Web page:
• The highest single increase in sales was recorded by Matsuya, up 8.3%. Matsuya is on a roll following upgrades to key floors as well as strong support from tourists, both foreigners and Japanese from outside Tokyo. It is also a destination for locals shopping for footwear and accessories thanks to an increasing focus on high end brands less commonly found in other nearby department stores.
  • JR Tokai Takashimaya was runner up, posting an increase of 4.7% on the back of updates to the store, a slight expansion in sales space, and the ongoing shift in shopping traffic from Sakae to the station area.
  • Profitability is clearly improving, but this is very much a work in progress. Marui remains the most profitable department store firm due to its more SC like operations, although this isn’t saying much. With an operating margin of 6.9%, up 0.2 points, it is still only on par with the leading GMS chains and lags well behind even mediocre specialty chains. Marui will also switch entirely to shopping centre contracts for tenants through 2018, so its inclusion in this ranking will increasingly be moot.
  • Among the rest of the top 15 only three of the firms with margins above 3% are major chains, Isetan-Mitsukoshi, Daimaru-Matsuzakaya and Hankyu-Hanshin. Isetan-Mitsukoshi also posted the biggest improvement for the second year running, rising from 3.4% to 3.7%, having jumped from 2.8% the year before – its margins were close to zero five years ago. Daimaru-Matsuzakaya increased margins to 3% and from 2.4 two years before.
  • While profitability remains low, only three department store firms posted a loss in FY2014, compared to two in the boom year before.
  • Profitability will continue to improve in the next few years – as long as there is no major shock – especially among the big firms, on the back of more renovations, better store profiling, more tenant income, further rationalisation, expansion into new channels like online and specialty, but above all from the rapid expansion of private brands.
  • The shift to directly managed private brands, inbound tourism and diversification into small format retailing will be the most important trends in the department store sector in the next five years.

Sales by department store branch

  • The top 50 department store branches were down 0.7% on average, compared to increases of 3.7% in FY2013 and 1.6% in FY2012.
  • Total sales for the top 50 were ¥4.01 trillion, giving them a market share in department store retailing of 65%.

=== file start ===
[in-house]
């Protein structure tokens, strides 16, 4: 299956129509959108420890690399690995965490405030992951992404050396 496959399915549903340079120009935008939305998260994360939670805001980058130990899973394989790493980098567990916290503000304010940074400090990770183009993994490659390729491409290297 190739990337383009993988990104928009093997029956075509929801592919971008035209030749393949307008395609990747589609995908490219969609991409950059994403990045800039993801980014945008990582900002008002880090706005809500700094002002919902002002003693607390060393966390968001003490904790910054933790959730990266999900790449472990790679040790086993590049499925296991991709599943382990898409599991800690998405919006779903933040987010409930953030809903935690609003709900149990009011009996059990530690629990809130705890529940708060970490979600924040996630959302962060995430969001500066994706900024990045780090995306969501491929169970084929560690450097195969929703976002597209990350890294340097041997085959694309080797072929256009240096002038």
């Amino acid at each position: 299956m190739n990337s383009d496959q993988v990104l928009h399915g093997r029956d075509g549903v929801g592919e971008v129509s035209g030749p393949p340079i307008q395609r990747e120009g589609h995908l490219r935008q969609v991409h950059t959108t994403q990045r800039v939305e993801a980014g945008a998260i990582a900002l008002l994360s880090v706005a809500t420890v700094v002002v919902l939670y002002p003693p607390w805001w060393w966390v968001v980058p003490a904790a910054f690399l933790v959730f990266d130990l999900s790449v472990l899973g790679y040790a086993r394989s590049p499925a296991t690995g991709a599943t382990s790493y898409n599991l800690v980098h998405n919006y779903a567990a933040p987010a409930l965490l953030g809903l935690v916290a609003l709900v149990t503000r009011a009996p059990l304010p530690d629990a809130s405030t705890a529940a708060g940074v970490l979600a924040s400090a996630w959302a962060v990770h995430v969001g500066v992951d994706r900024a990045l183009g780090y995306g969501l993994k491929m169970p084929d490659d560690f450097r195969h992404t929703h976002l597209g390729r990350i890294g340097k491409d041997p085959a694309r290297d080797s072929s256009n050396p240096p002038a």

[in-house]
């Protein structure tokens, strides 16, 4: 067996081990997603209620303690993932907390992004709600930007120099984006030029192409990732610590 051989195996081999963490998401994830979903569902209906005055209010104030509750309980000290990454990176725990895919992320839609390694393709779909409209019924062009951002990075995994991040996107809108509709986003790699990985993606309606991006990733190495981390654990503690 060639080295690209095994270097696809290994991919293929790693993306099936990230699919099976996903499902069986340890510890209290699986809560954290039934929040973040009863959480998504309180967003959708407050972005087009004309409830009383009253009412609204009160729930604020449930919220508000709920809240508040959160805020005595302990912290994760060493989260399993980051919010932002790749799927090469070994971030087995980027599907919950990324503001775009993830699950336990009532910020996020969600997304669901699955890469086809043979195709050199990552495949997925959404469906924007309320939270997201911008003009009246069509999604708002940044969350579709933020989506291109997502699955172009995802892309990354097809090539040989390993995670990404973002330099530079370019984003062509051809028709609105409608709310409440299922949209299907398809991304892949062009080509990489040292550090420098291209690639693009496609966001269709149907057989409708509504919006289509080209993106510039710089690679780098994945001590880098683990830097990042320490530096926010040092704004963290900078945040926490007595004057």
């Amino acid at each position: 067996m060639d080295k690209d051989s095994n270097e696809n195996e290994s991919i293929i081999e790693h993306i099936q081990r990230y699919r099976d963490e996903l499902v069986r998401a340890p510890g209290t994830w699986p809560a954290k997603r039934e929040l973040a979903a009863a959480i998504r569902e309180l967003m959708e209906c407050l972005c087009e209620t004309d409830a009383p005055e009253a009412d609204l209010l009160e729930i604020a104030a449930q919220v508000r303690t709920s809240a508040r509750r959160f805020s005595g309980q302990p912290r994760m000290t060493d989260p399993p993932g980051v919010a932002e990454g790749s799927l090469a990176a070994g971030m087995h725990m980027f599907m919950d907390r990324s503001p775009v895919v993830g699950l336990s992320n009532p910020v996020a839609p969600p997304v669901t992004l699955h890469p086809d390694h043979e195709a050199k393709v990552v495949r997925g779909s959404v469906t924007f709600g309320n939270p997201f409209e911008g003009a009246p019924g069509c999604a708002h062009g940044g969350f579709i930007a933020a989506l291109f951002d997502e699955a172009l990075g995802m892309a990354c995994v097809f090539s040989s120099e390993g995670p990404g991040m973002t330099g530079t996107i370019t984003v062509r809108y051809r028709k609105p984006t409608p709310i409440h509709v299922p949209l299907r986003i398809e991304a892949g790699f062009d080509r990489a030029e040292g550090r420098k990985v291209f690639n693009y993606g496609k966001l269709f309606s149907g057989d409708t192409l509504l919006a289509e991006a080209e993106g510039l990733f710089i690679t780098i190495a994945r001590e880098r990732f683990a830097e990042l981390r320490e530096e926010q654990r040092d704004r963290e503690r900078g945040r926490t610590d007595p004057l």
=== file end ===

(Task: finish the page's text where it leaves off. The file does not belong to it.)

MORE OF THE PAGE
• Sales for the top 10 stores hit ¥1.53 trillion, a market share of 25% of the entire sector, the same as the year before.
  • Only three of the top 10 saw sales fall, compared with nearly half of the top 50.
  • Sales densities give a clearer picture of management’s ability to squeeze more sales from the same space in recent years. Isetan Shinjuku remains the most efficient store by far with sales densities of ¥303,317 per sqm per month, although this was down from ¥344,049 due to recalculations of sales space and the 4.5% drop in sales. It was still ¥80,000 ahead of second ranking Takashimaya Nihonbashi and six times the average for the sector.
  • The lowest sales densities in the top 50, at ¥40,333, were at Maruhiro, an agglomeration of several stores around Kawagoe. Among proper department stores, Fukuya performed the worst at ¥52,382, down 2.5%, but there were much worse numbers lower down the sales rankings.
  • The biggest improvement was at Matsuzakaya Ueno, up 48% partly because it reopened a section of the store, but also because it closed more than 50% of the store as part of the rebuilding of its South Annex – showing perhaps how efficient some stores could be if they were smaller. Hanshin in Osaka was up 41% for similar reasons, but Kintetsu Abeno Harukas’ increase of only 13% in densities after rebuilding is worrying, and it is no surprise it is already spending more on remodelling.
  • Average sales densities for the top 50 stores rose 2.1% to ¥121,632, after a 4.1% increase the year before, and are now 2.5 times higher than the average for the sector. This is an impressive result for a difficult year, and testament to management changes and efforts to extract more Yen from every floor.

The main reasons for solid performance were:

  • Sustained support from affluent Japanese unaffected by the squeeze on incomes that hit the mass of consumers.
  • The real and perceived increase in personal wealth and general optimism about the economy among this group, and the growing gap between their income and asset growth compared with the rest.
  • Major investment in upgrading, and sometimes expanding, city centre stores.